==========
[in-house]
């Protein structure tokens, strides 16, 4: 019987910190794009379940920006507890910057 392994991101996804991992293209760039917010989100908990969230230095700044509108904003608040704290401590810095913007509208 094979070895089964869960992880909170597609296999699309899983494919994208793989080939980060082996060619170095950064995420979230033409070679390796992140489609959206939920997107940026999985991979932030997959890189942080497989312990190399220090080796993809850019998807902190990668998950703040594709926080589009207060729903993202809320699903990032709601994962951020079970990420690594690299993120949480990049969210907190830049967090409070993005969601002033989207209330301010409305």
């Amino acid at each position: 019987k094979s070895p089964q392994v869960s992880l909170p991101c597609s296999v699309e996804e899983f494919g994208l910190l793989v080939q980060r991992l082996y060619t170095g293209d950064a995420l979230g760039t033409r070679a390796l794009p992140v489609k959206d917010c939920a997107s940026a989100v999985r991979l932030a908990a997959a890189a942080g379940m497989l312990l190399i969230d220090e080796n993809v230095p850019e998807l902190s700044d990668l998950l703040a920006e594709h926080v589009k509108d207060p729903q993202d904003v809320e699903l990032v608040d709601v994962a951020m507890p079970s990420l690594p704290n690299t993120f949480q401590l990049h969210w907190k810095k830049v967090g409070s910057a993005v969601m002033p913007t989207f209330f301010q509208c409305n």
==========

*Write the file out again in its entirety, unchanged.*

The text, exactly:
[in-house]
């Protein structure tokens, strides 16, 4: 019987910190794009379940920006507890910057 392994991101996804991992293209760039917010989100908990969230230095700044509108904003608040704290401590810095913007509208 094979070895089964869960992880909170597609296999699309899983494919994208793989080939980060082996060619170095950064995420979230033409070679390796992140489609959206939920997107940026999985991979932030997959890189942080497989312990190399220090080796993809850019998807902190990668998950703040594709926080589009207060729903993202809320699903990032709601994962951020079970990420690594690299993120949480990049969210907190830049967090409070993005969601002033989207209330301010409305």
């Amino acid at each position: 019987k094979s070895p089964q392994v869960s992880l909170p991101c597609s296999v699309e996804e899983f494919g994208l910190l793989v080939q980060r991992l082996y060619t170095g293209d950064a995420l979230g760039t033409r070679a390796l794009p992140v489609k959206d917010c939920a997107s940026a989100v999985r991979l932030a908990a997959a890189a942080g379940m497989l312990l190399i969230d220090e080796n993809v230095p850019e998807l902190s700044d990668l998950l703040a920006e594709h926080v589009k509108d207060p729903q993202d904003v809320e699903l990032v608040d709601v994962a951020m507890p079970s990420l690594p704290n690299t993120f949480q401590l990049h969210w907190k810095k830049v967090g409070s910057a993005v969601m002033p913007t989207f209330f301010q509208c409305n």